No driving license? No problem…
For a city that boasts a world-class public transportation system, there’s often a misconception that travel between Dubai and Abu Dhabi is nigh on impossible if you don’t get in a car and drive there yourself.
While in the past this may have been true, both Dubai’s Road & Transport Authority and the Department of Transport in Abu Dhabi (as well as a number of private companies) have worked hard in recent years to rectify this problem.
No longer do you have to pay a cab fare of upwards of Dhs200 (each way!) to spend a weekend away in the nation’s capital. It’s easier and more affordable (or expensive depending if you’ve got the cash to splash) than ever to make the journey for those that don’t have the luxury of a driving license.
Want to know how? Read on, fellow traveller…
The sensible way – Public bus
Photo credit: UAEzoom
Travel time? One and a half to two hours.
How much does it cost? Tickets are Dhs25 one-way and can be paid for by using a standard RTA Nol card.
How does it work? This is by far the cheapest route to get from Dubai to Abu Dhabi without having your own car and there are two options depending on which area of Dubai you live in.
For those located in the older part of the city (Bur Dubai, Satwa, Karama) the number E100 bus will take you straight to Abu Dhabi Central Bus Station from the Al Ghubaiba Bus Station in Bur Dubai. Those living in the Marina, JLT or JBR areas can similarly catch the E101 bus from the Ibn Battuta Metro Station, saving you a trip in the opposite direction.
Buses from Al Ghubaiba Bus Station depart multiple times per hour (normally in 15 minute intervals), while there’s a 30 minute wait between busses departing from Ibn Battuta Metro Station.
For detailed bus timings visit the Wojhati website.
The expensive way – Helicopter
Photo credit: Heli Dubai
Travel time? 45-50 minutes depending on weather conditions
How much does it cost? A private helicopter charter starts from around Dhs14,900 for 5 people
How does it work? If money is no object, and you want to arrive in the capital with an appropriate level of flair, then the answer is to take a helicopter.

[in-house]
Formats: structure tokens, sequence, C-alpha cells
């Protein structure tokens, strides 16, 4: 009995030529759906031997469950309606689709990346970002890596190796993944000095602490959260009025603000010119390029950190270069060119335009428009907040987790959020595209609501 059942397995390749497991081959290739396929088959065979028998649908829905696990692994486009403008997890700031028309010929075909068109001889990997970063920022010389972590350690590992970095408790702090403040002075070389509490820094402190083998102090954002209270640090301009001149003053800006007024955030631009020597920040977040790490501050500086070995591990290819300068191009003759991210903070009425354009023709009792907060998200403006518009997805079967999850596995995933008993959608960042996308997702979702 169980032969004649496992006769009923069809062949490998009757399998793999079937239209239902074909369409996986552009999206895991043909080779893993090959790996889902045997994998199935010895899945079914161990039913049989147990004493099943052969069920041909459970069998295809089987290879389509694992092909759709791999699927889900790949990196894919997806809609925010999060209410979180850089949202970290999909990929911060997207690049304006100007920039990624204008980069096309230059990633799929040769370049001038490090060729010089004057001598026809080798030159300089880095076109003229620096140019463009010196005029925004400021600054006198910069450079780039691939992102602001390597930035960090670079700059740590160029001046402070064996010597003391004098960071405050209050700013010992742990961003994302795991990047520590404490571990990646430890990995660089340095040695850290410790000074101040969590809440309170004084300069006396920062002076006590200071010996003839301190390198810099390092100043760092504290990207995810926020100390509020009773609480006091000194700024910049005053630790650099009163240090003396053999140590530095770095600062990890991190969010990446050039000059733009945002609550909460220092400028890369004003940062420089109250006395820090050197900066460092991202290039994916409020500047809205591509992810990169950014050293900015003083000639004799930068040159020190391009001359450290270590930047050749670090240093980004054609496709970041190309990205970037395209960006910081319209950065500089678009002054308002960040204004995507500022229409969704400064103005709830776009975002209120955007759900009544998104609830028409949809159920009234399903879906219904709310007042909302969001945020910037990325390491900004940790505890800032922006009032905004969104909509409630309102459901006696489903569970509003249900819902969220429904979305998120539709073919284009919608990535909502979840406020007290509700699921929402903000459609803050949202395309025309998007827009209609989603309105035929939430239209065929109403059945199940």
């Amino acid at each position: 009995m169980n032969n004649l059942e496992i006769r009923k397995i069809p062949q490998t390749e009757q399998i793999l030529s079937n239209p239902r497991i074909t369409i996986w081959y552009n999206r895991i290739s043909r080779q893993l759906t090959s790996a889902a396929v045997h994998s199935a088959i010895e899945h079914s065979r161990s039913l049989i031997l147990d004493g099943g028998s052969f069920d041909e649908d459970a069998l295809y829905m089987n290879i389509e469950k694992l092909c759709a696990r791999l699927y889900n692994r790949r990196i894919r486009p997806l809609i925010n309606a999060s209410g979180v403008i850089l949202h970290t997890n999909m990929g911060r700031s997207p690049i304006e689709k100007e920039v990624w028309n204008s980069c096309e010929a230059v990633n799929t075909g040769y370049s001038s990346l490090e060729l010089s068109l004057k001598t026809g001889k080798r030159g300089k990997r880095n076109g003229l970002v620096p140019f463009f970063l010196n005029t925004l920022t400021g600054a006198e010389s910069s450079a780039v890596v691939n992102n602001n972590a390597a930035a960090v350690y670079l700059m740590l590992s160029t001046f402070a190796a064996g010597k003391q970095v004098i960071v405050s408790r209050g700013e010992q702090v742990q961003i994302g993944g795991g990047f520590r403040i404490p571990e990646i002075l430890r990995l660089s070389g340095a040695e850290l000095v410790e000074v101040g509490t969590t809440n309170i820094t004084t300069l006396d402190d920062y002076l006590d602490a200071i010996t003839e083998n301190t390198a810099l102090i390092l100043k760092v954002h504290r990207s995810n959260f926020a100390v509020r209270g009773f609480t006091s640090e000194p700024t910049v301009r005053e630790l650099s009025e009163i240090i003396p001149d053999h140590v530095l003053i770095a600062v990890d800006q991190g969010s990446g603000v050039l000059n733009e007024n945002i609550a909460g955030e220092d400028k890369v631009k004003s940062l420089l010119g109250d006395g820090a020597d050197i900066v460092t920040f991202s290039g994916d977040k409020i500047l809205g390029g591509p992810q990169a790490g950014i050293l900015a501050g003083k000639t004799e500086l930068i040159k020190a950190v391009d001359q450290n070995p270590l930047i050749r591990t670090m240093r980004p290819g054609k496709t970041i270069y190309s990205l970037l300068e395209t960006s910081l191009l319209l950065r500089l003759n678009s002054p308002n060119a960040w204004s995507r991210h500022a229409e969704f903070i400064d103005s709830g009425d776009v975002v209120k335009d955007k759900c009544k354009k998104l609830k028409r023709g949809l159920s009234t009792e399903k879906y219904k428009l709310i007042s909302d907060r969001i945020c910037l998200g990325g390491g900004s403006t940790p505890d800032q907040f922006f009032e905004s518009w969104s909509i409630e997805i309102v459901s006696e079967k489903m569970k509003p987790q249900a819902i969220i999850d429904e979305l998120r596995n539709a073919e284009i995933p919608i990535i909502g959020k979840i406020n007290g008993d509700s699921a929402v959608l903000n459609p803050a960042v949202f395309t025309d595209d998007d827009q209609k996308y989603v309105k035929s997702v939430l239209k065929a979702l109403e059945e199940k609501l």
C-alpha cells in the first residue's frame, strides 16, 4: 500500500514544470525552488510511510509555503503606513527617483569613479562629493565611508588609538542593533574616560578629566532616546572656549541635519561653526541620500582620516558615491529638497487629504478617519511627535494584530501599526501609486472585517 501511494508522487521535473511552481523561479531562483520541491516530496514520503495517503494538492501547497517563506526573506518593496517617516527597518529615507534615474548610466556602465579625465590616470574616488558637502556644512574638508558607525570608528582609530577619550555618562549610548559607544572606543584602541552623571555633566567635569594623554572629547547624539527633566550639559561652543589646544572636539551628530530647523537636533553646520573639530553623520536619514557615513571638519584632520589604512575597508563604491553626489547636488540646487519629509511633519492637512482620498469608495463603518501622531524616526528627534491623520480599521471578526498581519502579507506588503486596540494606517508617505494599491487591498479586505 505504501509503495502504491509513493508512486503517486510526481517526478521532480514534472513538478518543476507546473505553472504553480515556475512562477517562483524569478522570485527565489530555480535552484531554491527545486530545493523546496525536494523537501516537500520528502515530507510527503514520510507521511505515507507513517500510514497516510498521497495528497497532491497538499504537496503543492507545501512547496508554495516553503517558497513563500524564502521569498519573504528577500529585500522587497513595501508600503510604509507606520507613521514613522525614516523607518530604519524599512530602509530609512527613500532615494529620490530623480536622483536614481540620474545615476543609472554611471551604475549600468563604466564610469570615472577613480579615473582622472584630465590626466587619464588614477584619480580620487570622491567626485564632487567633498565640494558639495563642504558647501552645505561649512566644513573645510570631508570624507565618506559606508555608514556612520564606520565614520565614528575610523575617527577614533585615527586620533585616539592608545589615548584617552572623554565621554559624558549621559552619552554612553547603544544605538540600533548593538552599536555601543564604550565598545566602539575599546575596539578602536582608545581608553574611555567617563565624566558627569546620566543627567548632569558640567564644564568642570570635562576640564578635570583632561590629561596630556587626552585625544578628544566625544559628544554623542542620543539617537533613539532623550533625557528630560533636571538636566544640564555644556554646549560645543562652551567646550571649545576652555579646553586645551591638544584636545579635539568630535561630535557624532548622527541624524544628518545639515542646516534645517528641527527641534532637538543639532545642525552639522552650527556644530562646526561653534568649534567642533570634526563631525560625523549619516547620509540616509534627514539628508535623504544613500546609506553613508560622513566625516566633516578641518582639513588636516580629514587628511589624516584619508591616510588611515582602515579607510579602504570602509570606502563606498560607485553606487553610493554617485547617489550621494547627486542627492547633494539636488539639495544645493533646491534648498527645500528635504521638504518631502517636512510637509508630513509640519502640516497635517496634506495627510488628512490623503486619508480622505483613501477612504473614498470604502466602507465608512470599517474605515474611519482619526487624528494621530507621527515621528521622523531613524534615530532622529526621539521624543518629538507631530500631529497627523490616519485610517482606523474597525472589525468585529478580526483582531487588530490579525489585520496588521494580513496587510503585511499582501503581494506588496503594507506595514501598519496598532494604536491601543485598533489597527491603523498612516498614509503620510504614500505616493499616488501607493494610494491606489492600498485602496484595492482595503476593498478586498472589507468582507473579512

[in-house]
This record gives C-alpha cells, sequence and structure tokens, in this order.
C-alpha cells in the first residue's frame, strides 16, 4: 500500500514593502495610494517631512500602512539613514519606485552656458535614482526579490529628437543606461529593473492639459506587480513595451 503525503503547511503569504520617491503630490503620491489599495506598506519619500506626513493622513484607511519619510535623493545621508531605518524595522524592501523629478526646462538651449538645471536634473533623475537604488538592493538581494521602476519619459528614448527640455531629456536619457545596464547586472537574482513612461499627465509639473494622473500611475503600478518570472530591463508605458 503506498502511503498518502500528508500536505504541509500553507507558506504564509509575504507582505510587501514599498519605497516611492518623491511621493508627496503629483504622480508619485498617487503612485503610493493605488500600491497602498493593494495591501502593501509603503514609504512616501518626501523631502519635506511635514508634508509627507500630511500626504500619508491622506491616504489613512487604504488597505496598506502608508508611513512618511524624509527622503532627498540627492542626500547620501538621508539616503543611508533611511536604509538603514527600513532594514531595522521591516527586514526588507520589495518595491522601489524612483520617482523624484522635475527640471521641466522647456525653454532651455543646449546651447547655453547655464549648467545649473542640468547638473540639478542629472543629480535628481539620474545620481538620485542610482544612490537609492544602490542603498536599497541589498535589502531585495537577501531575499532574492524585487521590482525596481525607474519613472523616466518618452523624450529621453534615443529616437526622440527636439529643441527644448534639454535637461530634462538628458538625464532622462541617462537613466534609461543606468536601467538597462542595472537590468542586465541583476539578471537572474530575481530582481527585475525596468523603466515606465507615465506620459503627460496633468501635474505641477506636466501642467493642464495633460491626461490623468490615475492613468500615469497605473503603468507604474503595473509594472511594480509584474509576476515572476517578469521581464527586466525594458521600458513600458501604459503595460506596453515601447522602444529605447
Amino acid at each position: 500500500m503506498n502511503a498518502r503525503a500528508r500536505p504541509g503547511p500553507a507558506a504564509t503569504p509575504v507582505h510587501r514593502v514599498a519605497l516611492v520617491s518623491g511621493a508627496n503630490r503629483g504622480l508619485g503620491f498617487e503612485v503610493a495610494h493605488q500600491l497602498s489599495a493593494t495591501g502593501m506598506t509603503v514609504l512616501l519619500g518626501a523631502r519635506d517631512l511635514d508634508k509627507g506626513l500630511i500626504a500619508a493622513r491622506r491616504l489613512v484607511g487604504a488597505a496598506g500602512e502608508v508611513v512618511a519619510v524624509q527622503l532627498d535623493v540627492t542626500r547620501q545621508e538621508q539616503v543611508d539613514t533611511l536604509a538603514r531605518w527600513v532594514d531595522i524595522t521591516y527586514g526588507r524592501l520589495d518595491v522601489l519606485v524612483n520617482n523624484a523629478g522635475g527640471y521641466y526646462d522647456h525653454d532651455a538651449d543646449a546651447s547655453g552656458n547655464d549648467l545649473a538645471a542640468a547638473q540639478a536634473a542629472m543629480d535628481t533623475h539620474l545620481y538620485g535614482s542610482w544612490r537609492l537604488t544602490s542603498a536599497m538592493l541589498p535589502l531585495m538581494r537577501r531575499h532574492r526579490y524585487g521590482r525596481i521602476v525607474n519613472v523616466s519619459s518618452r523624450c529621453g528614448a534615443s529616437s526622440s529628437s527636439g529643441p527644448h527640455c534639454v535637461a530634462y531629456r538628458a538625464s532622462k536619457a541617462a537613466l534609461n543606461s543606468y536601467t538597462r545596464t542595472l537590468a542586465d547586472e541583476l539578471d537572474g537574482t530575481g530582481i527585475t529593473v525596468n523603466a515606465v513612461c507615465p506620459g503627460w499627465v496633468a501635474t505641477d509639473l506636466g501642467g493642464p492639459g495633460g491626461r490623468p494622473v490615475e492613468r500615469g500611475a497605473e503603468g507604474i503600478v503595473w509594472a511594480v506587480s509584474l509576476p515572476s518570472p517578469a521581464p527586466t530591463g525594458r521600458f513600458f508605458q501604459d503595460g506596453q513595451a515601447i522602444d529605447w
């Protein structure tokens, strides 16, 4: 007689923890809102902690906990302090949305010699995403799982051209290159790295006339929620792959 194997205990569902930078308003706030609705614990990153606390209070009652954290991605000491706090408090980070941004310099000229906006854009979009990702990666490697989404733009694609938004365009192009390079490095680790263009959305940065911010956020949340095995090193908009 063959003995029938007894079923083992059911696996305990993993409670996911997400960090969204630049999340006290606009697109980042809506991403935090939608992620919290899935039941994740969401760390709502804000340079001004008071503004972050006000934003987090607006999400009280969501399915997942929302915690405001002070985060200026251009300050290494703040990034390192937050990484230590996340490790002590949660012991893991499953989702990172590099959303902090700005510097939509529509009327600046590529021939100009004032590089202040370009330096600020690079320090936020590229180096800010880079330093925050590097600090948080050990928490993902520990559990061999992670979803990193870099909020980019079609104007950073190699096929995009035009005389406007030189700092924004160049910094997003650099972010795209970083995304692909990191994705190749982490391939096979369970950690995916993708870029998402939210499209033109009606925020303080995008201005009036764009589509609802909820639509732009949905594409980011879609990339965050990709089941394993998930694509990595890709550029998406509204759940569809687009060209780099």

Private charter companies like Heli Dubai offer a range of tailor-made flight solutions based on your specific requirements, with pick-up from their helipad located near Dubai Festival City and drop-off at Emirates Palace in Abu Dhabi.
Their fleet of Agusta 109e helicopters feature quiet, air-conditioned cabins with hand-stitched leather interiors that will get you to you destination in style – provided you can stomach the price-tag, of course.
Or, for today only, you can get yourself a chopper for the bargain price of Dhs2000 per personwith UberChopper. The service, put on especially for the Abu Dhabi Grand Prix is a one way trip departing from Atlantis The Palm Helipad and ending at Yas Links Helipad. Fancy.
The jet-setting way – Airline coach
Photo Credit: Emirates
Travel time? One hour and forty-five minutes (Emirates) & one hour and twenty minutes (Etihad)
How much does it cost? Free (if you have an economy class ticket with Emirates or Etihad)
How does it work? If you have a flight booked with either Emirates or Etihad, then you’re in luck. Both airlines offer complimentary shuttle services between Dubai and Abu Dhabi for economy class passengers.
For those flying with Emirates there are six scheduled trips per day. Pickup is from outside of Arrivals at Terminal 3 of the Dubai International Airport, while drop-off in Abu Dhabi is in front of the Emirates Downtown Office, Khalidiya Corniche.
Etihad passengers are picked up from the Etihad Travel Mall in Downtown Dubai and have a choice of 10 scheduled daily trips that will deliver them directly to Abu Dhabi International Airport.
It is recommended that you book in advance with either airline to ensure you get a place on the coach.
The future way – Hyperloop
Travel time? They’re predicting under 15 minutes!
How much does it cost? The Hyperloop people say it should be cheaper than the current cost of high-speed rail.
How does it work? DP World officially announced plans last year that it would begin working towards building the high-speed transportation system Hyperloop in the UAE for commercial use.
If this turns out to be feasible the RTA has also said that it will look into implementing the system as a method of transportation between Dubai and Abu Dhabi, cutting the traveling time of a 90 minute journey down to just 15 minutes.
Hyperloop works by having passengers enter a pod that is fired through a tube in a near-frictionless vacuum, allowing it to reach speeds of up to 1200 km per hour.
While we’re still a ways off from Hyperloop becoming a reality – think decades, rather than years – we’re definitely excited about the prospect of super fast inter-city transport coming to the UAE.